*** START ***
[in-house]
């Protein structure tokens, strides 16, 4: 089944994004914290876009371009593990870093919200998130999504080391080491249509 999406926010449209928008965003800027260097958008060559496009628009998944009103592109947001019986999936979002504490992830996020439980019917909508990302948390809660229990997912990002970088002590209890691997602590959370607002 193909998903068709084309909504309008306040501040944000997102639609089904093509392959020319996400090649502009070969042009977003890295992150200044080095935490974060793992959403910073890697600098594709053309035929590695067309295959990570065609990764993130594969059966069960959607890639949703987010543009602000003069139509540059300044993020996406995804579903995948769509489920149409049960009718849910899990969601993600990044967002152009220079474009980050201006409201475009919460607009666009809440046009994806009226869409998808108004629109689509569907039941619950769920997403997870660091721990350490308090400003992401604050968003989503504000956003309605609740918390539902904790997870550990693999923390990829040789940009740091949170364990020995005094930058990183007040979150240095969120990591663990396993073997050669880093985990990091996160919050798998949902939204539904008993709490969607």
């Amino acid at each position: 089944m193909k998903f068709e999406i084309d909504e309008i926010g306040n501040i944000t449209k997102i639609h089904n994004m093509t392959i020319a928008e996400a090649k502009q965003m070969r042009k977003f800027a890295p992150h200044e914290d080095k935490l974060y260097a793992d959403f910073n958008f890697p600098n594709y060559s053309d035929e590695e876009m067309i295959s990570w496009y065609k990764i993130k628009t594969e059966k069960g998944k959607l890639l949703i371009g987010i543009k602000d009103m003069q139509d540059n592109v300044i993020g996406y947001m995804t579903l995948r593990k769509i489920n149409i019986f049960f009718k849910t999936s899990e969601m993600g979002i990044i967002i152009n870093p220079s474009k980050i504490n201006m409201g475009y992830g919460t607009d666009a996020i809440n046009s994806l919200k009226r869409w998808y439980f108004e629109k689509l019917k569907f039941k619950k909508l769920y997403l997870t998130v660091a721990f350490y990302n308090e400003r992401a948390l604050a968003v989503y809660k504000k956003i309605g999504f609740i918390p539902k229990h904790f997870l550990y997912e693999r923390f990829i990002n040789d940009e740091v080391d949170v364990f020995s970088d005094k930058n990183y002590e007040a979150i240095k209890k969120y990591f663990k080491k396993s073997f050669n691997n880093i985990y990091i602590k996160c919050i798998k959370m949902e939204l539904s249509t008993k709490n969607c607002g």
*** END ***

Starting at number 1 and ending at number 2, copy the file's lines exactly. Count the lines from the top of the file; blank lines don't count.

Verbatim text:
[in-house]
């Protein structure tokens, strides 16, 4: 089944994004914290876009371009593990870093919200998130999504080391080491249509 999406926010449209928008965003800027260097958008060559496009628009998944009103592109947001019986999936979002504490992830996020439980019917909508990302948390809660229990997912990002970088002590209890691997602590959370607002 193909998903068709084309909504309008306040501040944000997102639609089904093509392959020319996400090649502009070969042009977003890295992150200044080095935490974060793992959403910073890697600098594709053309035929590695067309295959990570065609990764993130594969059966069960959607890639949703987010543009602000003069139509540059300044993020996406995804579903995948769509489920149409049960009718849910899990969601993600990044967002152009220079474009980050201006409201475009919460607009666009809440046009994806009226869409998808108004629109689509569907039941619950769920997403997870660091721990350490308090400003992401604050968003989503504000956003309605609740918390539902904790997870550990693999923390990829040789940009740091949170364990020995005094930058990183007040979150240095969120990591663990396993073997050669880093985990990091996160919050798998949902939204539904008993709490969607």